return to Home page Jewish Carpenters Union Local 1750 and Carpenters Hall 
    


Photo courtesy of the Western Reserve Historical Society

You may have seen this well known image of Cleveland Jewish life in the early 1900s in "Merging Traditions", 2004 edition, a book students of Cleveland Jewish history should own.

It shows most of the nearly 200 members of Local 1750 United Brotherhood of Carpenters and Joiners assembled on the steps in front of Congregation Oheb Zedek at Scovill Avenue and East 38th Street. They were Jewish carpenters, and their banner displayed a Magen David symbol.

It is Monday, September 4, 1911. Wearing their white uniforms they would soon join with more than 10,000 other working men and women in the Labor Day parade.

The headline in the Plain Dealer was "Marching Unions To Show Strength Labor Leaders Promise Biggest Parade in City's History on Monday". The reviewing stand would be at City Hall. A picnic at Luna Park would follow.

Four months earlier Local 1750 had been in the much smaller May Day parade, where the Plain Dealer headline was "Red Flags Fly As Socialists March Lead Procession of Cleveland Party in Celebration of May". These were times of unrest when workers were acting through their labor unions to achieve a larger share of the nation's growing prosperity.

Oheb Zedek (lovers of righteousness) was founded by members wanting to remain Orthodox who left when B'nai Jeshurun decided to become Conservative. Built in 1905, the building is now the home of the Triedstone Baptist Church.

Why did Jewish carpenters have their own local? It may have been only partly to get more work, assuming that other locals might not give Jews a fair share of work assignments, or in the hope that Jewish builders would contact their local.

These were times when ethnicity was a major social dimension. Many of these men, possibly nearly all of them, would have been first generation Americans whose primary language was Yiddish. Having their own local let them conduct business in their native tongue and also to create community. There were locals for other ethnicities, such as Czech and German.

Is Local 1750 still active? Searches of the Plain Dealer archive show it was active in 1981 when its president Alfred Antenucci, then 68, was at the scene of John Hinckley's attempted assassination of President Ronald Reagan. He struck Hinckley and took him to the ground. Nearly all articles after 1981 are about Mr. Antenucci or are death notices of Local 1750 members, some of whom had become home builders. The regional union council website does not list Local 1750.

 


Searches using the Cleveland Jewish News Digital Archive tell us more.

We learn that in 1935 there was a Carpenters Hall on Kinsman and East 135th St. We see Local 1750 ads in each High Holy Days issue, and again on Passover, the most widely observed Jewish holiday, when secular Jews join in celebrating freedom from slavery and the founding of a people.

Local 1750's address is first 3946 Lee Road, then in 1969 becomes 2176 Lee. In 1977 it is 3615 Chester Avenue, suggesting it has been combined with other locals. We show the last ad, which ran in September 1988.

The last CJN obituary to mention the deceased as having been a member of the carpenters union appeared in 2006.

Learn how you can search the CJN Digital Archive.

Carpenters Hall

Thanks to Jeffrey Morris we know that the Jewish Carpenters Union had been at 2226 East 55th Street before it bought the Kinsman Road property in 1925. Names on the transfer and mortgage documents he sent me include Meiyr Barbash, Moritz Berko, Max Goldman, Anne Gottlieb, Jacob Marks and Morris Zind.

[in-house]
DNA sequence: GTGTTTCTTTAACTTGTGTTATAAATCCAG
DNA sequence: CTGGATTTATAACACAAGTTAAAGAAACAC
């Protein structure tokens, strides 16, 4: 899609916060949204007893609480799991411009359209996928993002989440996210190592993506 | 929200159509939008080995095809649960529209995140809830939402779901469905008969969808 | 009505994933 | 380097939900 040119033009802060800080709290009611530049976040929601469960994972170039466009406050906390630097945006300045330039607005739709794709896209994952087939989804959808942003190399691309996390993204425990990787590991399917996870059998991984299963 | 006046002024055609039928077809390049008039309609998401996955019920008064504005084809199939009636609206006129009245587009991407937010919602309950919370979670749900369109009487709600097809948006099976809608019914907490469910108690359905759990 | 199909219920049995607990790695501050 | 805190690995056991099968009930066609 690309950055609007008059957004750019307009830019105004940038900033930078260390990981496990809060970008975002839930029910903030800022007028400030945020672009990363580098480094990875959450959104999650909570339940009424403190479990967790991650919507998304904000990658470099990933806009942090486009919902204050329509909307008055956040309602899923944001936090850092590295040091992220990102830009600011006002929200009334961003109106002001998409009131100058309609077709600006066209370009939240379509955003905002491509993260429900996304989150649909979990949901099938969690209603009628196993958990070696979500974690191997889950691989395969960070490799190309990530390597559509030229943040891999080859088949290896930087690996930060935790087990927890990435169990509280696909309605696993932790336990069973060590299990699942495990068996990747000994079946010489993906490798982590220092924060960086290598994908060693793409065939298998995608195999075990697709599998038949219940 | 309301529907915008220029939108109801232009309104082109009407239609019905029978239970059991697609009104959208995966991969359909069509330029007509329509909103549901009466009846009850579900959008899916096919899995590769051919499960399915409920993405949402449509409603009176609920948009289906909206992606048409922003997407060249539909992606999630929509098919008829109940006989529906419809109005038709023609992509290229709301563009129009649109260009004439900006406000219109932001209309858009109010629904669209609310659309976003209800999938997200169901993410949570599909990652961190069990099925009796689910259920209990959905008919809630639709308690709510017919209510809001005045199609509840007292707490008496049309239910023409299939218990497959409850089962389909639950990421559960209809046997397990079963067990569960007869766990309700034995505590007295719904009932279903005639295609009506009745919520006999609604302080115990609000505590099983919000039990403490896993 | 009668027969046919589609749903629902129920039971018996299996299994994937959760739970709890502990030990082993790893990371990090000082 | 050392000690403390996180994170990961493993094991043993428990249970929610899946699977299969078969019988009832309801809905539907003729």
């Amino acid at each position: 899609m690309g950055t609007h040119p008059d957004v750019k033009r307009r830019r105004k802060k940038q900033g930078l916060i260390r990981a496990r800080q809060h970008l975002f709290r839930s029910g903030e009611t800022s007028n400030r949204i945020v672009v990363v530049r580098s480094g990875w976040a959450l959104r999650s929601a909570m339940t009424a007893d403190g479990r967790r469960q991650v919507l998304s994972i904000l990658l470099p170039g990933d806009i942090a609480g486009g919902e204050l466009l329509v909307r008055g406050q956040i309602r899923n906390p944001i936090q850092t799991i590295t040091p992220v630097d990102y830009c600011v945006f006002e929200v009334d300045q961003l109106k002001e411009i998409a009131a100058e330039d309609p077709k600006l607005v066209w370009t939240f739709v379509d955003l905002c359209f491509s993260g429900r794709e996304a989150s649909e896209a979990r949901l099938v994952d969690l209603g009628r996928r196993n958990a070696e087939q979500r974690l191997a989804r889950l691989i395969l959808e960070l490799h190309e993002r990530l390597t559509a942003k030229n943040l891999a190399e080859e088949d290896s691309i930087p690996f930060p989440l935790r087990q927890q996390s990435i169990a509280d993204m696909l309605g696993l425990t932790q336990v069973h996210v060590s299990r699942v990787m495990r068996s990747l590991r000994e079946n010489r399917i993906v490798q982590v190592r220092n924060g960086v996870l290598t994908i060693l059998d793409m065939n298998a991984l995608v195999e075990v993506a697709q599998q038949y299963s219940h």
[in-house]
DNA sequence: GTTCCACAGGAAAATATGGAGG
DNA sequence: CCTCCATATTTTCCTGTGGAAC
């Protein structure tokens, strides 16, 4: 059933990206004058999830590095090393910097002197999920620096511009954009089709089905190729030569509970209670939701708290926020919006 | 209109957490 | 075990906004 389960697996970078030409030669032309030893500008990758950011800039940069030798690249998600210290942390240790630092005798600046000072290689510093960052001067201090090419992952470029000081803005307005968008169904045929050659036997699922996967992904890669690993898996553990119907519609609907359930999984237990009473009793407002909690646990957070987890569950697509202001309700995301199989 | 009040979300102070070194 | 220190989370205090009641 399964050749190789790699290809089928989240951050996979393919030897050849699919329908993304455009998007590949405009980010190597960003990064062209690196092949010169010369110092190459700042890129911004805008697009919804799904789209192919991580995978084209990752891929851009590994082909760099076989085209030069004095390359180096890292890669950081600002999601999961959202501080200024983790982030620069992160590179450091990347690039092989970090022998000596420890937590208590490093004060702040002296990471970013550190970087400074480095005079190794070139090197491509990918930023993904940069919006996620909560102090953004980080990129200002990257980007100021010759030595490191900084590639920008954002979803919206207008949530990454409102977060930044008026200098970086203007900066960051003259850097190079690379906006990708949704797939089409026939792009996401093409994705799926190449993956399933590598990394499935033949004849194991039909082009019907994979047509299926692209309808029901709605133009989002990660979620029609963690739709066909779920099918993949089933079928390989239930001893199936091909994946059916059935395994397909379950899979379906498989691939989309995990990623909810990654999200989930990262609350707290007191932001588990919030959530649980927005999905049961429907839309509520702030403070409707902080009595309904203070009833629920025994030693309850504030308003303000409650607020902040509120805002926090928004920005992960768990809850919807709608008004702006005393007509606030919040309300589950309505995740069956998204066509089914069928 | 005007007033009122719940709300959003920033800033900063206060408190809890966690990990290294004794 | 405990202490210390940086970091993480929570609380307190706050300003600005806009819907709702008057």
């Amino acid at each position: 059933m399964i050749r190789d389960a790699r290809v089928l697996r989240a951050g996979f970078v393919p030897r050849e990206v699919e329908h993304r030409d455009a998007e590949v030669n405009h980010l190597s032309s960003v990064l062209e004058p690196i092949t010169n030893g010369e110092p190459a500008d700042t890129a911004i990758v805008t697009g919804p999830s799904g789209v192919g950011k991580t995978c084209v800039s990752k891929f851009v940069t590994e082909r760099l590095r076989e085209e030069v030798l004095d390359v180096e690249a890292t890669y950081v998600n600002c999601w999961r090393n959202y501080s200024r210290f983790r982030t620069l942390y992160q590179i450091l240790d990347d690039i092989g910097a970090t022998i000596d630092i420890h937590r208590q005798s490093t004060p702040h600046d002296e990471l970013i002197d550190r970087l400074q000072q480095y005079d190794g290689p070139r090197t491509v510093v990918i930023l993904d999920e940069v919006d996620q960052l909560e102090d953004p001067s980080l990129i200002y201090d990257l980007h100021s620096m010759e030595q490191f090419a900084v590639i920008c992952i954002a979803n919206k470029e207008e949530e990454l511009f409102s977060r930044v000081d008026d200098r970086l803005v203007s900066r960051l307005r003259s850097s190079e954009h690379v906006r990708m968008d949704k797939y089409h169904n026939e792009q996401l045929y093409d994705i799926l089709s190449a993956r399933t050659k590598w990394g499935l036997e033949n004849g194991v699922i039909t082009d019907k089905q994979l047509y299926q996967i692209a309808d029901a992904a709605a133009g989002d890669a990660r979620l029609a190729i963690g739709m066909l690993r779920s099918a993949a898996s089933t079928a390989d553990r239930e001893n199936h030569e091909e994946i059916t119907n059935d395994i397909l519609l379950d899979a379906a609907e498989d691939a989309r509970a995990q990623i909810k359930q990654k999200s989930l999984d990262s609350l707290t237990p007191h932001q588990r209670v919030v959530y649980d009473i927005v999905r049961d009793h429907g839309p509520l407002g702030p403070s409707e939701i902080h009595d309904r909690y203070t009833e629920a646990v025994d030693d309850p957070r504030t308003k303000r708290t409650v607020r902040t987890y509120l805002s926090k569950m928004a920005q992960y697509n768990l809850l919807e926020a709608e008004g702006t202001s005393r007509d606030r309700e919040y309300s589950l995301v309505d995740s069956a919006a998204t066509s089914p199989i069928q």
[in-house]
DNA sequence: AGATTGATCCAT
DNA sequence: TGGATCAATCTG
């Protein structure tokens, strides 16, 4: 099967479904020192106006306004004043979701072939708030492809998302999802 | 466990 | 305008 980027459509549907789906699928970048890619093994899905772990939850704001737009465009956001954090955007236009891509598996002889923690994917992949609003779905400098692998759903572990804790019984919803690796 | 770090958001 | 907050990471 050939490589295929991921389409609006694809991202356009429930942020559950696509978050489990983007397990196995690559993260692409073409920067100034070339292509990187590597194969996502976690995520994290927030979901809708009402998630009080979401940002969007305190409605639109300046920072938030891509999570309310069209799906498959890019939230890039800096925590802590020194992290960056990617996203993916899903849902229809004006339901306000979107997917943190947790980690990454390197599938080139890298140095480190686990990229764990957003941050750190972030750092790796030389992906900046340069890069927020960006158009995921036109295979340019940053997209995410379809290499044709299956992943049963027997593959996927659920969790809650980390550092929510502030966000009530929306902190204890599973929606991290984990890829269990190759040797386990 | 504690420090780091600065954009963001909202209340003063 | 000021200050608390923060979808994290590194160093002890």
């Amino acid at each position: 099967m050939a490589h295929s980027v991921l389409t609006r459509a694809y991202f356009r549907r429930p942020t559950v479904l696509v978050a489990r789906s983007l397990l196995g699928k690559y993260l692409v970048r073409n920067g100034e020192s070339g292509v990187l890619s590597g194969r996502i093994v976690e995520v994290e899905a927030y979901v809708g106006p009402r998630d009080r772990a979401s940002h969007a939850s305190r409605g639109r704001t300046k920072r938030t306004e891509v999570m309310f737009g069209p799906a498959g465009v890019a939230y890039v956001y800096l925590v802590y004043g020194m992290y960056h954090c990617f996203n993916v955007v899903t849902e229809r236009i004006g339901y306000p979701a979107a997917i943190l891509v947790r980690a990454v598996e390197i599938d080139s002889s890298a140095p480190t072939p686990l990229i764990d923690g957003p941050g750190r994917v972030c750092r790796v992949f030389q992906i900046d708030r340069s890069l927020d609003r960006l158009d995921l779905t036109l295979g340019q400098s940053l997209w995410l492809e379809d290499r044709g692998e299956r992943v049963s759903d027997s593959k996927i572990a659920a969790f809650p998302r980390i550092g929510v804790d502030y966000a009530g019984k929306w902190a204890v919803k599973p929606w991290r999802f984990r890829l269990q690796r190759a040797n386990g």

In its day East 55th Street had a concentration of Jewish institutions, like East 105th Street had 20 years later. The carpenters building was near Tifereth Israel, B'nai Jeshurun, the Yiddishe Velt and more.  Most who left that area moved northeast to Glenville, but union members tended to head southeast to Kinsman - Mount Pleasant.

Carpenters Hall still stands at 13503 Kinsman Avenue in Cleveland, at the northeast corner of East 135th Street and Kinsman. The entrance to the auditorium was on the East 136th side of the building. On the south side of the street is the former Council Educational Alliance building, a stop on some of Nate Arnold's tours. For decades these buildings and the Kinsman Jewish Center were places for Jews to gather in the neighborhood, which in the 1930s was a largely working class area, about 20 percent Jewish.

The first Plain Dealer mention of this address is for a political meeting in 1928 at Carpenters Hall. In 1960 stories call it the Allied Industrial Workers Hall. The last listed owner of the building, which has been vacant for years, was a bible college. On the front door of the boarded up building is a Cuyahoga County Land Bank notice of asbestos abatement dated September 23, 2014, days before these photos were taken. Asbestos removal is required before a building is demolished.

 

On Friday afternoon October 17, 2014 I sent an email to a staff member at the Maltz Museum. It included the image of the Carpenters Auditorium stone and said "Before that building comes down, and it may be soon, wouldn’t it be good to get this stone for the museum. Might bring back memories just as the Chibas Jerusalem window does for Glenville folks."

The next morning I returned with my camera to Kinsman Avenue between East 135th and 136th to take a picture of the main entrance. Where the building had stood just two weeks before was a vacant lot. The Carpenters Union Building has been demolished. All that remains is a small pile of rubble - and the memories of thousands of Jews, Italians and others.

Photos and text by Arnold Berger   page as of October 18, 2014

 

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